Hawaiian and JetBlue on track to debut Basic Economy offering in late 2019

US value carriers Hawaiian Airlines and JetBlue Airways continue to push forward with plans to debut a basic economy fare in late 2019.

Hawaiian plans to introduce its own version of basic economy in 2019, likely closer to year-end. The airline has not offered a specific amount of revenue it expects to generate from its version of basic economy, but its decision was no doubt driven by rivals American Airlines, Delta Air Lines and United Airlines offering the fare class on competitive routes with Hawaiian; and for now, it has no comparable product.

The airline is facing tough pricing and industry capacity growth on its routes to North America, which represent 52% of its revenue. Company executives recently stated competitive capacity increased 11% on its North American routes (the bulk of which are to the US West Coast) during 2018, and those markets represented 52% of its revenues for the year.

Hawaiian and its existing competitors on routes from Hawaii to the US west coast will gain a bit of reprieve from Southwest Airlines’ market entry after the 35-day partial US government shutdown in late 2018 and early 2019 resulted in Southwest facing delays in gaining necessary certifications to operate over water routes to Hawaii. But once Southwest enters an already competitive market, new pricing pressure will emerge.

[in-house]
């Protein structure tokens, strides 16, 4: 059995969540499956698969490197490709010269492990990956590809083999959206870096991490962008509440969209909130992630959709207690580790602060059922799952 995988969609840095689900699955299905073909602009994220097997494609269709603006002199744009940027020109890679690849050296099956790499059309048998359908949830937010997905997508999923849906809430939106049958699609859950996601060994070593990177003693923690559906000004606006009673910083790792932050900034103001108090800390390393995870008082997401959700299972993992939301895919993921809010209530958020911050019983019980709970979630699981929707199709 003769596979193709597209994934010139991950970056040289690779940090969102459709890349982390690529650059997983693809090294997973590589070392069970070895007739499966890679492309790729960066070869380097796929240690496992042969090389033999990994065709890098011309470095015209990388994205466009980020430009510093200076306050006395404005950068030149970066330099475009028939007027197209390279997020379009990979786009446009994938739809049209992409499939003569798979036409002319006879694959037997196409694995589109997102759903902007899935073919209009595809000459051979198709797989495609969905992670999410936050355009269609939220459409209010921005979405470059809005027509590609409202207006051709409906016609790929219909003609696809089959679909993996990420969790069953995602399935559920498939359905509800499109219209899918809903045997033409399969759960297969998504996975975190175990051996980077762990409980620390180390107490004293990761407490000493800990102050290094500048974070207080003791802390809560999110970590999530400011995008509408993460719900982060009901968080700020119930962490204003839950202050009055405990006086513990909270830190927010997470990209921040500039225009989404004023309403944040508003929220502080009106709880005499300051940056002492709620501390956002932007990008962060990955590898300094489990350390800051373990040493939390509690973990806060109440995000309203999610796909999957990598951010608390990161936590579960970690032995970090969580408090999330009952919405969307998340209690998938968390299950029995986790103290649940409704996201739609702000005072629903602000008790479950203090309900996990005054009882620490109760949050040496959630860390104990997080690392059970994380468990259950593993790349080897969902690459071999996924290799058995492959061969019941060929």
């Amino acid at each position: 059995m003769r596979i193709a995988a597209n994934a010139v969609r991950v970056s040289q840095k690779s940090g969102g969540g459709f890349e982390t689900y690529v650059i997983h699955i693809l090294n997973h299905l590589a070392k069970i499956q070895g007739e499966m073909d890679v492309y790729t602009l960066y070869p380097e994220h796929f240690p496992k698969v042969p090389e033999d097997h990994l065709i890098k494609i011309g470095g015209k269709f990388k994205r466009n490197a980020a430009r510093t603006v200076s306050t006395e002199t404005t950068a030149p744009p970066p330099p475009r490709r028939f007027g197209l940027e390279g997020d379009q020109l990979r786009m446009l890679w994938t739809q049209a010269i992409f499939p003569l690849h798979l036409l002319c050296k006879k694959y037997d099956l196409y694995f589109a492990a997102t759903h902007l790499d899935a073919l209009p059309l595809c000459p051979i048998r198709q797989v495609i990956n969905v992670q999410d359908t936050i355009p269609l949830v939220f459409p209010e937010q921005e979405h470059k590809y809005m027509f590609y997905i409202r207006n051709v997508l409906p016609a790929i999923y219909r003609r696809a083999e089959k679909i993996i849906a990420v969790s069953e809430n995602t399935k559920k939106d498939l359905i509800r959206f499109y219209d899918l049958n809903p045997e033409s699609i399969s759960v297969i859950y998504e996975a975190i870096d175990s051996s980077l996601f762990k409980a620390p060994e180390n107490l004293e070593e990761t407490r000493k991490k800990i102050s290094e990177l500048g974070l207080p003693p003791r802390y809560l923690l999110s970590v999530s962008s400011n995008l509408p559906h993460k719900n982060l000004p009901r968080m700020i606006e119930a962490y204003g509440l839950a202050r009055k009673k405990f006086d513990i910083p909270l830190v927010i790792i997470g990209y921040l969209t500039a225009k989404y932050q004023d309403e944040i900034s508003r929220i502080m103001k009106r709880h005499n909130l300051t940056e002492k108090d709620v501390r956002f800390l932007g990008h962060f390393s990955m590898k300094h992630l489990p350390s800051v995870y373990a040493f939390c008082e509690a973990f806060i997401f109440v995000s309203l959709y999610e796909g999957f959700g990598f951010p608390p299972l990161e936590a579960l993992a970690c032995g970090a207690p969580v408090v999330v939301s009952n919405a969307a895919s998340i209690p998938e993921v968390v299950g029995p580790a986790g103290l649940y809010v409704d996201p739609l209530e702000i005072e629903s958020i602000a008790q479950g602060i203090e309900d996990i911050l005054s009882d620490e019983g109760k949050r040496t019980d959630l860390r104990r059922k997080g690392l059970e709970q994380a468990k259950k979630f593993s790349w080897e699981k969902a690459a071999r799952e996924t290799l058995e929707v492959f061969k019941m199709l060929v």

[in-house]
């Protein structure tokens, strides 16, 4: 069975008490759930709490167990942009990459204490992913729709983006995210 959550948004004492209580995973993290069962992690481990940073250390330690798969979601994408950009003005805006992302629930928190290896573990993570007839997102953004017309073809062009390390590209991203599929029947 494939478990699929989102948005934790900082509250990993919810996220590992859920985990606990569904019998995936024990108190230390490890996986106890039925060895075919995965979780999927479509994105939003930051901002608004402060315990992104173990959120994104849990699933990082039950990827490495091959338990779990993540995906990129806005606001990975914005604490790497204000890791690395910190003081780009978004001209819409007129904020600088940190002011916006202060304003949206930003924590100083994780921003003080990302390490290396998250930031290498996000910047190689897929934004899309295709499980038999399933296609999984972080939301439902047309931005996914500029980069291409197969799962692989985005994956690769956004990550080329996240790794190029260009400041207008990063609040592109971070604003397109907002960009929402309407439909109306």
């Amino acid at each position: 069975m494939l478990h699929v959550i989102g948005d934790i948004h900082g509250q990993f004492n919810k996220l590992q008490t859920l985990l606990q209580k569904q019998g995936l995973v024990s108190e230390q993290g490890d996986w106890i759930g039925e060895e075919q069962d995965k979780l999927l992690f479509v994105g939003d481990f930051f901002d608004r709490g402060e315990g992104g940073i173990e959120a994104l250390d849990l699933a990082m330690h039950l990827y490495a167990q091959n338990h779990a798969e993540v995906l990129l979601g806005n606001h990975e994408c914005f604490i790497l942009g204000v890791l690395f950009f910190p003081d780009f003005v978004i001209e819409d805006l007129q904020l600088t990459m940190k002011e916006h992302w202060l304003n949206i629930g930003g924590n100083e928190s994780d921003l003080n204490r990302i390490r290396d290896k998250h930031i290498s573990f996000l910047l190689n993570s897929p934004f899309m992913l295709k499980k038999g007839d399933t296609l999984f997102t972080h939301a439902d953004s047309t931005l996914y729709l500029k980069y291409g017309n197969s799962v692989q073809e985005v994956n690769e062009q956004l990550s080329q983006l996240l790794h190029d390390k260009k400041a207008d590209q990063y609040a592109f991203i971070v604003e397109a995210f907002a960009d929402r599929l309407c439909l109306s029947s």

JetBlue plans to debut its Blue “Save” fares in 4Q2019. The airline has not revealed specific details about the offering, but has previously declared that the lower tier fare offering is part of its Fare Options 2.0. The company has pledged to lower fares without sacrificing the experience, and estimates that customer segmentation, loyalty and JetBlue Travel Products should add USD35 cents to USD55 cents to its 2020 earnings per share.

No new details have emerged about JetBlue’s Saver Fares or its Fare Options 2.0, except that the airline plans to take a measured approach to deployment. “We’ll test and learn in individual markets, just like we do with pricing today. It’s sort of normal course of business for us, just with different bundles,” company executives recently explained.